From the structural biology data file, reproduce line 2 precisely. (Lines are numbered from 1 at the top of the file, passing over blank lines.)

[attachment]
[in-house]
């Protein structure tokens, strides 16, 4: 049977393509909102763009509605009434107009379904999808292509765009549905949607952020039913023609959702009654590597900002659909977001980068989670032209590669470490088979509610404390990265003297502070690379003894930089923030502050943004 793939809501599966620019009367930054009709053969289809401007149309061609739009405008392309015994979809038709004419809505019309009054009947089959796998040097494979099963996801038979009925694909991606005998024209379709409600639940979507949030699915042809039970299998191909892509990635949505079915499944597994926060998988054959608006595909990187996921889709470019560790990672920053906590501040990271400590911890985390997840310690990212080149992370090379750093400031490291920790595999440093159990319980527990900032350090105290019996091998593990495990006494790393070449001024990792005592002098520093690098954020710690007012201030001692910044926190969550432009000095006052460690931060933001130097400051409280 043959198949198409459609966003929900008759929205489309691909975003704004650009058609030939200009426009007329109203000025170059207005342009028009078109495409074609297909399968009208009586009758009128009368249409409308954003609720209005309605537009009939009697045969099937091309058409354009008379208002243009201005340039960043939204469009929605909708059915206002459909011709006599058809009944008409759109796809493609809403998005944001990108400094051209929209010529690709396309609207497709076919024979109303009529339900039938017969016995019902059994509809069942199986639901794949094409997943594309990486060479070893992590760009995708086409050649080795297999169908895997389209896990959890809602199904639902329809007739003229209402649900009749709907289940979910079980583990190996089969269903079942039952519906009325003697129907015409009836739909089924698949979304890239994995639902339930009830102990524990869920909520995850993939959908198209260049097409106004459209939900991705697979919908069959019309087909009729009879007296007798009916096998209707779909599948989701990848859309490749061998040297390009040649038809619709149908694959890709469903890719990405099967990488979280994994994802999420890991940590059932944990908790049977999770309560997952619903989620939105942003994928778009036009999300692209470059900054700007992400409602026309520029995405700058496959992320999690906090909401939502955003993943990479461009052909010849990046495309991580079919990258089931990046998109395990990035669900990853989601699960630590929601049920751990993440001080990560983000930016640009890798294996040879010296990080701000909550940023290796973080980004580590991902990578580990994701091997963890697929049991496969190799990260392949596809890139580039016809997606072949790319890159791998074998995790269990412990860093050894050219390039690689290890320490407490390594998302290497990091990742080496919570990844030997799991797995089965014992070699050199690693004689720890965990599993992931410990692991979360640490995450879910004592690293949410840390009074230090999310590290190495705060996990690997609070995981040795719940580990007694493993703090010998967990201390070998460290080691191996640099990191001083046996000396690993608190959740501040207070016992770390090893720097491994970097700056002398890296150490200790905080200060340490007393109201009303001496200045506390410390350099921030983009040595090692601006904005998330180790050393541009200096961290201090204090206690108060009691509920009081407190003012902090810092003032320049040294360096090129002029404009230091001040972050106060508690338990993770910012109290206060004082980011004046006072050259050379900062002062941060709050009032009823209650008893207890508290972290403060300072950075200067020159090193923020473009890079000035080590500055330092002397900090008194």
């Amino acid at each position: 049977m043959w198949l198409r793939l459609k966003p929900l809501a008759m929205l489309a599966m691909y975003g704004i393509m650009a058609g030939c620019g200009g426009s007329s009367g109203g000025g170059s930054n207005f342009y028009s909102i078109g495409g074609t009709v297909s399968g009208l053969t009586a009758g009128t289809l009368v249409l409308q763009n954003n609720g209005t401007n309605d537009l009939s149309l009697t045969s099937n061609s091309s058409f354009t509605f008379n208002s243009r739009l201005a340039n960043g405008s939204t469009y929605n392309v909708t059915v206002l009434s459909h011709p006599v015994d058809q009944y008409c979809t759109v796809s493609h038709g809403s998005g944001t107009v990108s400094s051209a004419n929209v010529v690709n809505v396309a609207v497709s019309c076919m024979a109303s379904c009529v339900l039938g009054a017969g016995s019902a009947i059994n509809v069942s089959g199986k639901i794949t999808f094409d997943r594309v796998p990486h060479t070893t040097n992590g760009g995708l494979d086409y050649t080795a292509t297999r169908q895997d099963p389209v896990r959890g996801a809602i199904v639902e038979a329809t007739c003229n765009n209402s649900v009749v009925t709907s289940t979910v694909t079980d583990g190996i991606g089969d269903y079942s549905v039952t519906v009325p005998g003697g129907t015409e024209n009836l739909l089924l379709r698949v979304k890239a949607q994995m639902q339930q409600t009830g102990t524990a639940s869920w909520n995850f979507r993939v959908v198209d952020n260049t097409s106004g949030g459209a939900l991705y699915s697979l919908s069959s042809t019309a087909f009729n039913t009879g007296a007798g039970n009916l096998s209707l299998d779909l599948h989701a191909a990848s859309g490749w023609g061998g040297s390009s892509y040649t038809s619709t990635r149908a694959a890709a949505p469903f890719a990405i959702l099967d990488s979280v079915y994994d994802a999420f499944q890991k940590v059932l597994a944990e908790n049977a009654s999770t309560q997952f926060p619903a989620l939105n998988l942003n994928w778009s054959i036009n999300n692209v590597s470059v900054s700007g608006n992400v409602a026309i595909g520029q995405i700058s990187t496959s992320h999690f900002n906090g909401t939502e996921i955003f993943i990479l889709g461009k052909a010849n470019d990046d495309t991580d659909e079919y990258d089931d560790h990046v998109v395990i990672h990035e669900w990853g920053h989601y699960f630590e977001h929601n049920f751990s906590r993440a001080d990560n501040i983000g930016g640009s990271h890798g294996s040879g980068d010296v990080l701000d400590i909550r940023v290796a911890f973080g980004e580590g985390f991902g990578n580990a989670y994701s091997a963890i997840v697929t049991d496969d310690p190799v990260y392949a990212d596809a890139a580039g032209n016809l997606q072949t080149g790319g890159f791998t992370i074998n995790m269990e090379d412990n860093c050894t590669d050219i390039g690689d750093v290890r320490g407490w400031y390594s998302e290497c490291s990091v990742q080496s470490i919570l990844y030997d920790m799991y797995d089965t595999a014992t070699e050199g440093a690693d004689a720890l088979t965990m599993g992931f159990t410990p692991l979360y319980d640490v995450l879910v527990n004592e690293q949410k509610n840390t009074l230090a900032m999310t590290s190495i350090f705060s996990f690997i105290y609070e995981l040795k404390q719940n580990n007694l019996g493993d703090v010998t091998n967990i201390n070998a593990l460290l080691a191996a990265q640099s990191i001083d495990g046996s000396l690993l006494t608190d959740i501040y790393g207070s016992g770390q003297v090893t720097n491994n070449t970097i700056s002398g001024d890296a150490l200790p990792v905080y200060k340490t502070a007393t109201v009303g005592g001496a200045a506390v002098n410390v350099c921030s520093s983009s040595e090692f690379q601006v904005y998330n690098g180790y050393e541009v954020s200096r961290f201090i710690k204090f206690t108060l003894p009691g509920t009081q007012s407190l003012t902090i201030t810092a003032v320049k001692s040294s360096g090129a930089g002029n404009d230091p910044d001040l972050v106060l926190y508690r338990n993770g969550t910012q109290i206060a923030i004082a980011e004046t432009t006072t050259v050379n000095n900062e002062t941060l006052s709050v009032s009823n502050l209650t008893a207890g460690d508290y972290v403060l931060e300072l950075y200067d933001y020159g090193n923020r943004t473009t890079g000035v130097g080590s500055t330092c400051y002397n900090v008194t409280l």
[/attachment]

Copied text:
């Protein structure tokens, strides 16, 4: 049977393509909102763009509605009434107009379904999808292509765009549905949607952020039913023609959702009654590597900002659909977001980068989670032209590669470490088979509610404390990265003297502070690379003894930089923030502050943004 793939809501599966620019009367930054009709053969289809401007149309061609739009405008392309015994979809038709004419809505019309009054009947089959796998040097494979099963996801038979009925694909991606005998024209379709409600639940979507949030699915042809039970299998191909892509990635949505079915499944597994926060998988054959608006595909990187996921889709470019560790990672920053906590501040990271400590911890985390997840310690990212080149992370090379750093400031490291920790595999440093159990319980527990900032350090105290019996091998593990495990006494790393070449001024990792005592002098520093690098954020710690007012201030001692910044926190969550432009000095006052460690931060933001130097400051409280 043959198949198409459609966003929900008759929205489309691909975003704004650009058609030939200009426009007329109203000025170059207005342009028009078109495409074609297909399968009208009586009758009128009368249409409308954003609720209005309605537009009939009697045969099937091309058409354009008379208002243009201005340039960043939204469009929605909708059915206002459909011709006599058809009944008409759109796809493609809403998005944001990108400094051209929209010529690709396309609207497709076919024979109303009529339900039938017969016995019902059994509809069942199986639901794949094409997943594309990486060479070893992590760009995708086409050649080795297999169908895997389209896990959890809602199904639902329809007739003229209402649900009749709907289940979910079980583990190996089969269903079942039952519906009325003697129907015409009836739909089924698949979304890239994995639902339930009830102990524990869920909520995850993939959908198209260049097409106004459209939900991705697979919908069959019309087909009729009879007296007798009916096998209707779909599948989701990848859309490749061998040297390009040649038809619709149908694959890709469903890719990405099967990488979280994994994802999420890991940590059932944990908790049977999770309560997952619903989620939105942003994928778009036009999300692209470059900054700007992400409602026309520029995405700058496959992320999690906090909401939502955003993943990479461009052909010849990046495309991580079919990258089931990046998109395990990035669900990853989601699960630590929601049920751990993440001080990560983000930016640009890798294996040879010296990080701000909550940023290796973080980004580590991902990578580990994701091997963890697929049991496969190799990260392949596809890139580039016809997606072949790319890159791998074998995790269990412990860093050894050219390039690689290890320490407490390594998302290497990091990742080496919570990844030997799991797995089965014992070699050199690693004689720890965990599993992931410990692991979360640490995450879910004592690293949410840390009074230090999310590290190495705060996990690997609070995981040795719940580990007694493993703090010998967990201390070998460290080691191996640099990191001083046996000396690993608190959740501040207070016992770390090893720097491994970097700056002398890296150490200790905080200060340490007393109201009303001496200045506390410390350099921030983009040595090692601006904005998330180790050393541009200096961290201090204090206690108060009691509920009081407190003012902090810092003032320049040294360096090129002029404009230091001040972050106060508690338990993770910012109290206060004082980011004046006072050259050379900062002062941060709050009032009823209650008893207890508290972290403060300072950075200067020159090193923020473009890079000035080590500055330092002397900090008194």